Political and religious views on whether or not a clone can be considered a person are extremely mixed. Reproductive cloning is opposed on many fronts by religious groups, with a common justification being that the group’s deity has a specific plan in mind for the lineage of the human species and that clones are not a part of it. In religious groups where gender roles are important, it is argued that clones are created from a single parent, rather than one male and one female, and that this (and other technology-assisted non-traditional forms of reproduction) is therefore heretical. The opposition to reproductive cloning is not universal, though; some Orthodox Jewish rabbis and some Hindu people permit cloning as a form of reproduction for infertile couples. Many Christian organizations oppose therapeutic cloning because of the belief that a person’s identity is assigned at conception, rather than an arbitrarily-designated later point in life, and that they have the right to not be destroyed. However, the United Church of Christ does permit therapeutic cloning because it is used to save the lives of children with terminal conditions. The argument of whether or not a fully-developed baby has more intrinsic value than a blastocyst is one of the most hotly debated issues in religious bioethical discussion.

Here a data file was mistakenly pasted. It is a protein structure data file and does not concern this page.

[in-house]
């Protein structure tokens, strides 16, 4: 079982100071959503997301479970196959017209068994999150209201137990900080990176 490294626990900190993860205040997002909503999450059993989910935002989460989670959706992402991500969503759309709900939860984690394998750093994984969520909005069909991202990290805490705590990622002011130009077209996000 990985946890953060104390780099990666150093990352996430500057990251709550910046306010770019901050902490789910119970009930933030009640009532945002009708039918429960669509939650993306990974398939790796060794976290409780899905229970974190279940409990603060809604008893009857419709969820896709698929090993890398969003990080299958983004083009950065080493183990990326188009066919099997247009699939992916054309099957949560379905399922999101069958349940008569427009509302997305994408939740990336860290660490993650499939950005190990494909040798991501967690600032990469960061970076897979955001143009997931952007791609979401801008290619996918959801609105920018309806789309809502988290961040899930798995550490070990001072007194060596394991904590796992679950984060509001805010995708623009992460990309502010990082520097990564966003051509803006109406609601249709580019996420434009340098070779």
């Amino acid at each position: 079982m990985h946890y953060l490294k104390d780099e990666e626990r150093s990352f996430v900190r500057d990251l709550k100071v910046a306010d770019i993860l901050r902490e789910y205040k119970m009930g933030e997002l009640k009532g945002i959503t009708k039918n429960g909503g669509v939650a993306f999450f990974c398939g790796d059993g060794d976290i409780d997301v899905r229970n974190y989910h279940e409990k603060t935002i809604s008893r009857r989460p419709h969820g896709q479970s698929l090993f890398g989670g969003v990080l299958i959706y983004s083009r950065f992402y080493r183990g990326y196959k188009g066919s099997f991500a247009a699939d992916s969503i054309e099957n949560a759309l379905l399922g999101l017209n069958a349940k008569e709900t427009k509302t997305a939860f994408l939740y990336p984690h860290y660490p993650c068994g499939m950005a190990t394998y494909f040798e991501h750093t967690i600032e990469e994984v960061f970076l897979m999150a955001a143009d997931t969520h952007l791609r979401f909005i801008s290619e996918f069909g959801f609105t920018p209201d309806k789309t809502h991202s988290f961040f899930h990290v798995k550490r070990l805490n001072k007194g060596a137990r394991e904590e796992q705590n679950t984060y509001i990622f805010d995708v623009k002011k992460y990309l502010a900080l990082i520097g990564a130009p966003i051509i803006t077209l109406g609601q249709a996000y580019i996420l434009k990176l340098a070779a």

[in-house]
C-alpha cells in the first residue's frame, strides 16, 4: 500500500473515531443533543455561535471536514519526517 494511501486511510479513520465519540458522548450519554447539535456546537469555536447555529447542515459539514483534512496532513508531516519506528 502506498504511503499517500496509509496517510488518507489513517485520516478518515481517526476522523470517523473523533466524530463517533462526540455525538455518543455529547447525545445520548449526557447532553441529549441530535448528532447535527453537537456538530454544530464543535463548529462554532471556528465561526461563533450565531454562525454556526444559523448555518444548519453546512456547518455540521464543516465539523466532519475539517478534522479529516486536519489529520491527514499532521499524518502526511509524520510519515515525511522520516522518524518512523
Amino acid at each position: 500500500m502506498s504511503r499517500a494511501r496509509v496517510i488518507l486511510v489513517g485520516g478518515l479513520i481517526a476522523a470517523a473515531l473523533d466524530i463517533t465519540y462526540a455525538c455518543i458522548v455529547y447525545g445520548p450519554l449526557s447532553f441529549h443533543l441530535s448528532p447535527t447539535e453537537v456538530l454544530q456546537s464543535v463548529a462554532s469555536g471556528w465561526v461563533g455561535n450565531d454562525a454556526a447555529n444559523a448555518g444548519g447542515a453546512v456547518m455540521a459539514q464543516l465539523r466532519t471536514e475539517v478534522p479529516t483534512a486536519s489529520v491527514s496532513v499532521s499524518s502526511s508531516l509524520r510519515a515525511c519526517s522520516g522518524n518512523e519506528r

Conservative groups are especially conflicted on whether or not a clone should be considered a person. While religious conservatives mostly oppose therapeutic cloning on the grounds that embryos ought not to be destroyed, even to save a life, the most extreme among them believe that a fully-grown clone would be “soulless” and that its existence would be an affront to the divine plan. In this view, clone embryos have rights, but clone children and adults do not. Though it is highly publicized on social media, this view of clones as unequal or subhuman is not actually widely supported by religious groups, who largely believe that while cloning is itself morally questionable at best, children resulting from cloning should be treated with love and respect.
Alteration to family structure